More Than 1.5k Applicants Vie for 26 Arizona Social Equity Licenses

Arizona has received more than 1,500 applications for the state’s 26 cannabis social equity licenses, each worth potentially near $10 million. The licenses will be awarded in a random lottery selection next spring.

Full story after the jump.

More than 1,500 applications have been filed for Arizona’s 26 social-equity dispensary licenses, which are valued at over $10 million, the Associated Press reports. The state Department of Health and Human Services (DHHS) indicated the random selection process for the licenses will be conducted next spring.

Under the state’s social equity requirements, principal officers or board members of the applying company holding at least 51% ownership in the entity must meet three of four criteria, including having an annual household income, in at least three of the years from 2016 through 2020 that, for the respective year, was less than 400% of the poverty level; has or had expunged a prior state or federal cannabis-related conviction; a close relative who has a prior cannabis-related conviction; and has lived for at least three years from 2016 through 2020 in an area that has been identified by the Health Department as being disproportionately affected by the enforcement of Arizona’s previous cannabis laws.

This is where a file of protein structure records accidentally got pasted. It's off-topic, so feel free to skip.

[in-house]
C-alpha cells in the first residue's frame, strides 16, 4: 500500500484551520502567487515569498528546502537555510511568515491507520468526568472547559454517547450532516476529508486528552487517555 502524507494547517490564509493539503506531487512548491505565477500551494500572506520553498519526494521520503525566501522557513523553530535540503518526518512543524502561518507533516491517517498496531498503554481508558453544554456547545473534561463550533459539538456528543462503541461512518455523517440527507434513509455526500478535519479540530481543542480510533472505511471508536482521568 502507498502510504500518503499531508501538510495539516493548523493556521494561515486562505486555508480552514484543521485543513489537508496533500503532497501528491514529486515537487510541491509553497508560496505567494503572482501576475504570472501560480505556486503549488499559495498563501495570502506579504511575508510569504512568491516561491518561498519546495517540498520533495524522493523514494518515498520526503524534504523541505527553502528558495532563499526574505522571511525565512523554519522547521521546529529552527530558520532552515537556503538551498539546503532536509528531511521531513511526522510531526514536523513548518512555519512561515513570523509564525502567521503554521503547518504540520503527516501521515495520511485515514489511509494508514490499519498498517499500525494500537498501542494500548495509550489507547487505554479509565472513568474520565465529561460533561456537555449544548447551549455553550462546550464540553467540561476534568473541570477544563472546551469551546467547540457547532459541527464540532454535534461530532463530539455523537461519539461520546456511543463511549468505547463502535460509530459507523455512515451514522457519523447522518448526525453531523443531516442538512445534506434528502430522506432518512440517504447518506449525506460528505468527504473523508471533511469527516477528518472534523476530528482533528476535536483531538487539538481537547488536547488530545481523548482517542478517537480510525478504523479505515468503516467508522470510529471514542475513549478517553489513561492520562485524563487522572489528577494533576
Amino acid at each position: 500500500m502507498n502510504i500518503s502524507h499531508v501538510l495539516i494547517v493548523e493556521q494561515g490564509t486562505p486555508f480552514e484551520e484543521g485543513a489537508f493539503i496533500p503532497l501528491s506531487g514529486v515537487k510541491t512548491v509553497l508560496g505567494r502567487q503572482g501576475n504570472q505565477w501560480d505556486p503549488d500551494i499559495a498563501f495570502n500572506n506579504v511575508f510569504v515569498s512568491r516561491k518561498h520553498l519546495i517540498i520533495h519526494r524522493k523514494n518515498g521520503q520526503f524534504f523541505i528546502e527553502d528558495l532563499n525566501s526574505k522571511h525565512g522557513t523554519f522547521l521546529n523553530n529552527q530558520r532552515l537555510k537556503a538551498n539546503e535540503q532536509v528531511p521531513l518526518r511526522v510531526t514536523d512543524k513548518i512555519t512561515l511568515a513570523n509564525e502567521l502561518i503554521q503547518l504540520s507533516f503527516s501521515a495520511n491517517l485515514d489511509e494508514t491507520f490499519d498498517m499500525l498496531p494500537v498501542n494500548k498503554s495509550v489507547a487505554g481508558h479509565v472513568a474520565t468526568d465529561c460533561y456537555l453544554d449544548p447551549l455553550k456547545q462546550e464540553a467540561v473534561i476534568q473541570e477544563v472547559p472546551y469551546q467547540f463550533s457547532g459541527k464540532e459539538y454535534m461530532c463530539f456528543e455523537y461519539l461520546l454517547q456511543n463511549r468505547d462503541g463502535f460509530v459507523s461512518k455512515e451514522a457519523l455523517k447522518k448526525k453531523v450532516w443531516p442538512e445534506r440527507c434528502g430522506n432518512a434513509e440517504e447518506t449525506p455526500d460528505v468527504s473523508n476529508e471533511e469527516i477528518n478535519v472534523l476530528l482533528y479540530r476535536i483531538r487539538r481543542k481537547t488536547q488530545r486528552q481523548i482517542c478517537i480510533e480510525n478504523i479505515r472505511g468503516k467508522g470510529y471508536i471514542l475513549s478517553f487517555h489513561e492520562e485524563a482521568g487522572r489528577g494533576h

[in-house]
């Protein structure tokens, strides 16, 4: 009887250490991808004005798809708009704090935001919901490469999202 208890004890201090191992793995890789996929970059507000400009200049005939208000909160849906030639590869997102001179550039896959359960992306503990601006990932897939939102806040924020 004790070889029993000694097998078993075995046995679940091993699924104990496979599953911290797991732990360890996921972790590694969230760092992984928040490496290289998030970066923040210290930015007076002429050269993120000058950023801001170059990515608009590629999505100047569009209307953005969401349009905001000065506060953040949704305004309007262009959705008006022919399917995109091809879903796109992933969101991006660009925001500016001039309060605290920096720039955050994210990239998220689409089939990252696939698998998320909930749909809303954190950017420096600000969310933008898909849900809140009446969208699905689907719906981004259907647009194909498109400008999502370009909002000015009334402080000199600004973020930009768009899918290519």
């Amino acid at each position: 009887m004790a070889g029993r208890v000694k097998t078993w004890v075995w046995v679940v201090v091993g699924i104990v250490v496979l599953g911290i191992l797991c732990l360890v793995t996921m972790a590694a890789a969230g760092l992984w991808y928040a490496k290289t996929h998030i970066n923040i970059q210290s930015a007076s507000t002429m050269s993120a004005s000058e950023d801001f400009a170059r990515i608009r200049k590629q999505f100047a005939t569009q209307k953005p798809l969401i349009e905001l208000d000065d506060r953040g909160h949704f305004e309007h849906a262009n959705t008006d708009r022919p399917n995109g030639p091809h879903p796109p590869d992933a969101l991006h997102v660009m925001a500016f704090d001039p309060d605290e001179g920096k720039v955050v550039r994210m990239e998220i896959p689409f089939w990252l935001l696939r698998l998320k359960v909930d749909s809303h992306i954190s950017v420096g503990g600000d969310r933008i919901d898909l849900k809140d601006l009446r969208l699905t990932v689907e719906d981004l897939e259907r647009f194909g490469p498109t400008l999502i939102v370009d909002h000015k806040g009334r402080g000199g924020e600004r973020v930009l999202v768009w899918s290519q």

Marijuana Industry Trade Association founder Demetri Downing explained that the license winners could immediately sell the licenses if their organization is picked. Applicants have to pay a $4,000 non-refundable fee to enter the lottery. The state has made $6 million from these applicants, the report says.

Arianna Munoz, who has two applications in the lottery for herself and two for her mother told the AP that while “operating a dispensary would be ideal,” selling the dispensary license could create “generational wealth.”

In October, DHHS identified 87 zip codes that qualify for the state’s social equity licenses. The localities include parts of Phoenix and Tucson and some in the smaller border communities of Nogales, Douglas, and San Luis. There is also a heavy focus on areas on or near Native American reservations.

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